All Aboard Harvest | The End of our 6-Day Raincation
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The End of our 6-Day Raincation

The End of our 6-Day Raincation

Garden City, KS – Six days…can you believe it? I can’t. I look back on those days now and wonder what in the world did we do? Had I known it was going to be that long, I would have TRIED to talk Jim into going home for most of those days. Sitting around the trailer house – just me and him – makes me very lonesome for the kids. I’m sure there would have been all kinds of reasons why he just couldn’t leave. That’s how he is. He’s a harvester and if he even thought there might be a possibility of getting back in the field, there’s no reason to even bring up the subject. You know the story…if the sun is shining, it’s drying and if it’s drying, there’s wheat to be cut!

So, looking back on our raincation, I’ll begin with the very first day off. It was catch up day, again. Catch up on laundry and mail, etc. That evening, though, we were invited to supper but we had to make a quick trip to Walmart. Our quick trip ended up lasting much longer. We kept running into harvesters. Guess what harvesters do when they gather…they talk combines. It was good to see familiar faces but I knew the other harvester friends who had invited us for supper were waiting. It was after 9:00 when I got the phone call from Amanda. She wondered what she could order for us because the kitchen closed at 9:00. Oops! We proceeded to the restaurant and the management allowed us to sit and visit a while. So thoughtful of them!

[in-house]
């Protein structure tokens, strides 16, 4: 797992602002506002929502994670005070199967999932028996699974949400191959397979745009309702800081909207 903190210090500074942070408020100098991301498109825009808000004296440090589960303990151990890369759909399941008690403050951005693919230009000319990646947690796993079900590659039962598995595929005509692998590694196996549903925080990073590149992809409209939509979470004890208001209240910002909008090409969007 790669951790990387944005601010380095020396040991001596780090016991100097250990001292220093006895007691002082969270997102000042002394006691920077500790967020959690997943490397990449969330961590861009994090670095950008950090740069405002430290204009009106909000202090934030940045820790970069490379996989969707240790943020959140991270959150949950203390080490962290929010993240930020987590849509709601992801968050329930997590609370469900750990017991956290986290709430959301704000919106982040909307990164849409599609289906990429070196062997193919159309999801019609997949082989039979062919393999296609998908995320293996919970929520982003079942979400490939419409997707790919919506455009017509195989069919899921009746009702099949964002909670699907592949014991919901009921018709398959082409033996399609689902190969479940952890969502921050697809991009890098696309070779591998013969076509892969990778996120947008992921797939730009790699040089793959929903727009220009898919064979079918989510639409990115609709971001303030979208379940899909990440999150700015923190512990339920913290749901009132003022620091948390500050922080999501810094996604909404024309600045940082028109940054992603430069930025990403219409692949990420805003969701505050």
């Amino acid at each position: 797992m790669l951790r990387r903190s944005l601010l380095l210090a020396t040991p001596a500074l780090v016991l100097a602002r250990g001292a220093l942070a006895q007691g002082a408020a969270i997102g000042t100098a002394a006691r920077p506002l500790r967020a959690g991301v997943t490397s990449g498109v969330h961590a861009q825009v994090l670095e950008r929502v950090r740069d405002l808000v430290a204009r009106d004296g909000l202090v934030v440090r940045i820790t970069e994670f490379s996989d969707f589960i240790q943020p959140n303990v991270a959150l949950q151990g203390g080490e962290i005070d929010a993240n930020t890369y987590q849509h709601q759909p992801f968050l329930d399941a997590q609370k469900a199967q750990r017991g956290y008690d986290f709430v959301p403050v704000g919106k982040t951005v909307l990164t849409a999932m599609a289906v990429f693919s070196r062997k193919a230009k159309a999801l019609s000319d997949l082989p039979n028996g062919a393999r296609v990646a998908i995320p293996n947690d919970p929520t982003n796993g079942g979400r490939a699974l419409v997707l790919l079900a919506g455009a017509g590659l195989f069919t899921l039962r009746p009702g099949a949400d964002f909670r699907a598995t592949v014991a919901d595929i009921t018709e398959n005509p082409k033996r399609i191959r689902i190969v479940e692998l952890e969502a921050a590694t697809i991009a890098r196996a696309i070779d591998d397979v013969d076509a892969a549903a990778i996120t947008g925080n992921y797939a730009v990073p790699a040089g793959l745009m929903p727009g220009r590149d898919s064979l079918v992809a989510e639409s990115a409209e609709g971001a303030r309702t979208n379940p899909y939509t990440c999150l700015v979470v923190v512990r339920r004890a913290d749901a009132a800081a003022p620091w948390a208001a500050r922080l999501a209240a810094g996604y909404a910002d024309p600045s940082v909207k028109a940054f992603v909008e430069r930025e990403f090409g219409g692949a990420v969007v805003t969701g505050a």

The next day, I received a text from Nancy. She was needing to get out of her trailer. I told her they could sure make their way to Deerfield. She and Myron were in Sharon Springs which is nearly 100 miles away. We decided we’d meet half-way and have a visit. Syracuse was the chosen spot. Jim wondered how we were going to have a good visit if we had no place to go. I proposed they come all the way to our trailer and we’d take them to Garden City for supper – no cooking involved. And, with a bit of arm twisting on Nancy’s part, they continued east to Deerfield. We had a great visit – all of us. And a wonderful supper, too. If you’re ever in the Garden City area and are looking for a good Mexican restaurant, head for Los Margaritas on Main Street. It’s a bit of a difficult place to find and it’s only open until 9:00 but well worth the trip!

Z Crew: Because it's what harvesters do.

Myron and Jim look like they’re pretty deep in their conversation – about combines and wheat, I’m sure.

Z Crew: Because it's what harvesters do.